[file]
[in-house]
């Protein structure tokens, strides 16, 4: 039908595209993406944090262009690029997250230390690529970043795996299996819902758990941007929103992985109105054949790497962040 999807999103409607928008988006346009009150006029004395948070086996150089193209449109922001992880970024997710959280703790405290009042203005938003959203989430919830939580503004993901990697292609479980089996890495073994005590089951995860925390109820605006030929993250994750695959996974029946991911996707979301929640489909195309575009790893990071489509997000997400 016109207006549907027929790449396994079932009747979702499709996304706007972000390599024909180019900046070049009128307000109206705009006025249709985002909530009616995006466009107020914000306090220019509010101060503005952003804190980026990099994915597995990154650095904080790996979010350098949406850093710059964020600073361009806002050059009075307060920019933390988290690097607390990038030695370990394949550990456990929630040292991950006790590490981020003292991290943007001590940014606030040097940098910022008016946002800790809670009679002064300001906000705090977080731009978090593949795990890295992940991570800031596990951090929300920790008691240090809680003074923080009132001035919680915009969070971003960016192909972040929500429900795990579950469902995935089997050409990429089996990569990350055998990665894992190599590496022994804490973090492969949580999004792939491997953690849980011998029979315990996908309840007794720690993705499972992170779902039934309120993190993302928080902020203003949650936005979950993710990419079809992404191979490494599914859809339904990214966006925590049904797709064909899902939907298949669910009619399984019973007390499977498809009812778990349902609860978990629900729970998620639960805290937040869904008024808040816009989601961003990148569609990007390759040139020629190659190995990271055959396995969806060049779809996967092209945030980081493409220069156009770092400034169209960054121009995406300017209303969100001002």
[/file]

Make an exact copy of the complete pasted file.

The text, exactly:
[in-house]
């Protein structure tokens, strides 16, 4: 039908595209993406944090262009690029997250230390690529970043795996299996819902758990941007929103992985109105054949790497962040 999807999103409607928008988006346009009150006029004395948070086996150089193209449109922001992880970024997710959280703790405290009042203005938003959203989430919830939580503004993901990697292609479980089996890495073994005590089951995860925390109820605006030929993250994750695959996974029946991911996707979301929640489909195309575009790893990071489509997000997400 016109207006549907027929790449396994079932009747979702499709996304706007972000390599024909180019900046070049009128307000109206705009006025249709985002909530009616995006466009107020914000306090220019509010101060503005952003804190980026990099994915597995990154650095904080790996979010350098949406850093710059964020600073361009806002050059009075307060920019933390988290690097607390990038030695370990394949550990456990929630040292991950006790590490981020003292991290943007001590940014606030040097940098910022008016946002800790809670009679002064300001906000705090977080731009978090593949795990890295992940991570800031596990951090929300920790008691240090809680003074923080009132001035919680915009969070971003960016192909972040929500429900795990579950469902995935089997050409990429089996990569990350055998990665894992190599590496022994804490973090492969949580999004792939491997953690849980011998029979315990996908309840007794720690993705499972992170779902039934309120993190993302928080902020203003949650936005979950993710990419079809992404191979490494599914859809339904990214966006925590049904797709064909899902939907298949669910009619399984019973007390499977498809009812778990349902609860978990629900729970998620639960805290937040869904008024808040816009989601961003990148569609990007390759040139020629190659190995990271055959396995969806060049779809996967092209945030980081493409220069156009770092400034169209960054121009995406300017209303969100001002």